For years, leftists insisted that minorities were the key to keeping Democrats in power. It turns out that’s not true.
Democrats have long argued that “demographics are destiny,” meaning that the nation’s growing minority and immigrant population will ensure the Democrat Party’s long-term political dominance in America. But Hispanic voters in Florida delivered a powerful rebuttal to such an assertion, solidifying Florida’s transformation into a red state Tuesday night by helping reelect Republican Gov. Ron DeSantis and Sen. Marco Rubio by landslide margins. For those who have paid attention, Hispanic voters’ shift to the political right is not a one-time outlier but has been part of a decade-long trend.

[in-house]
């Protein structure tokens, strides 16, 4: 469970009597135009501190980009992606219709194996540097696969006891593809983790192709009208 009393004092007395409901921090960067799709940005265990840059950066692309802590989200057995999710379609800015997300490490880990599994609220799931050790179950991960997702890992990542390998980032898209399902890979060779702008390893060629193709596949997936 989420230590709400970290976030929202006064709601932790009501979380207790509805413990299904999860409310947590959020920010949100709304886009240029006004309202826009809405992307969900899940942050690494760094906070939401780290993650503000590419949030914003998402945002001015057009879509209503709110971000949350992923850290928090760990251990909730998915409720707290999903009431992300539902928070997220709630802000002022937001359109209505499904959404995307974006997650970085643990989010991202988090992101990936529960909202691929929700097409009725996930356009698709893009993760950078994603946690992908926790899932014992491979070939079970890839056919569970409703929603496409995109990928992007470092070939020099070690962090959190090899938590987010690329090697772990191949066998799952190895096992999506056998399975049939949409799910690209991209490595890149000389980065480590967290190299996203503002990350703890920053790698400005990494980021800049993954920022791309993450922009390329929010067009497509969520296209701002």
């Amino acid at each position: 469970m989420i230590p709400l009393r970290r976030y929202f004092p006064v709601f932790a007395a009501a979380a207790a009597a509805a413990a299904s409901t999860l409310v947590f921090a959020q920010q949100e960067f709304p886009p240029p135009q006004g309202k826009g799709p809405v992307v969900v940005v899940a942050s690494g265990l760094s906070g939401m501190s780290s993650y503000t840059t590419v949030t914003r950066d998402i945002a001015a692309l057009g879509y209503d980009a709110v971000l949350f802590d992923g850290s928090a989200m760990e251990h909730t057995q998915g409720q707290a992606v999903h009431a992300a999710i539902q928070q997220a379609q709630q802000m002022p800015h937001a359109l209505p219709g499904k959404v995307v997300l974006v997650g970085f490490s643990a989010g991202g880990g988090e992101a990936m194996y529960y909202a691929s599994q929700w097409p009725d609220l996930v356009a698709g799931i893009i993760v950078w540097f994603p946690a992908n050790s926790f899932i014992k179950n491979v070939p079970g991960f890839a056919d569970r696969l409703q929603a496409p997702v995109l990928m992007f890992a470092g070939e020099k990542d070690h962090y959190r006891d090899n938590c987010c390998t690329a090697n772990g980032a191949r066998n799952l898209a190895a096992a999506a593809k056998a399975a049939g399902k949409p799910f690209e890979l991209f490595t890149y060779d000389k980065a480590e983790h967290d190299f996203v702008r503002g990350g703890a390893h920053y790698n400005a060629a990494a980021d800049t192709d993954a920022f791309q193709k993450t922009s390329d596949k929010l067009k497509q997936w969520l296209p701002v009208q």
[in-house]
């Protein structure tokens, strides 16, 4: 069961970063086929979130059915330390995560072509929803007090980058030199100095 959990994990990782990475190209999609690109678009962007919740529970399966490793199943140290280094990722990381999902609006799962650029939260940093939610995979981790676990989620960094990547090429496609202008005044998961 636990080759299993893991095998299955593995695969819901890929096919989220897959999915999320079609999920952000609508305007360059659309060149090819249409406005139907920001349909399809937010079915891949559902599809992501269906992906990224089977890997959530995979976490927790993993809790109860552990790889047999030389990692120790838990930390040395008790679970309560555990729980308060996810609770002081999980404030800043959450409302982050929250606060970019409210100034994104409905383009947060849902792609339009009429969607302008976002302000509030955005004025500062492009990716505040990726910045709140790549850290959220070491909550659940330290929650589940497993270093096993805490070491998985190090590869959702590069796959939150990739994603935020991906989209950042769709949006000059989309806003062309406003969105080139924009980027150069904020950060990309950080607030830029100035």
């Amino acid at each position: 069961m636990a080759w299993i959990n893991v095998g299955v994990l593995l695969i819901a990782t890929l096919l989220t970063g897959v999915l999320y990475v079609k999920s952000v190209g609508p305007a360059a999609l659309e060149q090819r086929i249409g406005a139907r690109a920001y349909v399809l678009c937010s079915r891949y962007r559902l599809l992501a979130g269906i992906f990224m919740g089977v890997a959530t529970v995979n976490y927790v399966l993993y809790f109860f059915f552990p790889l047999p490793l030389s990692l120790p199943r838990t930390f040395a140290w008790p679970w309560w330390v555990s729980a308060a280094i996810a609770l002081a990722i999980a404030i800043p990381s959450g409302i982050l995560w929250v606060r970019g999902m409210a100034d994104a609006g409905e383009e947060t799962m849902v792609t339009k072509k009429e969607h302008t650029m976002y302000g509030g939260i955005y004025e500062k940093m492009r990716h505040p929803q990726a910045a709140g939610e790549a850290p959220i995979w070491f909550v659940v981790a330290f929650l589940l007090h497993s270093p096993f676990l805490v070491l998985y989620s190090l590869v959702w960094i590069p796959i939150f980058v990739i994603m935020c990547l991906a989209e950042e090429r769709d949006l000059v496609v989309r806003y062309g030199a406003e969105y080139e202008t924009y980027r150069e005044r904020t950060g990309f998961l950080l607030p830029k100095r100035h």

The U.S. Census Bureau predicted that by 2050, Asians, Hispanics, Africans, and other minorities would make up most of the population. Democrats were convinced that such a demographic trend would cement their political destiny because their party had the monopoly of minority votes. In his book, “40 More Years: How Democrats Will Rule the Next Generation,” Democratic strategist James Carville declared that America’s demographic trend would keep Republicans out of power and Democrats in control for years to come.
President Obama’s two presidential election victories seemed to affirm the Democrats’ “demographics are destiny” assertion. Obama won his first presidential election in 2008 by winning a combined 80 percent of minority votes. For his reelection in 2012, Obama captured 93 percent of African American votes, 71 percent of Hispanic votes, and 71 percent of Asian American votes.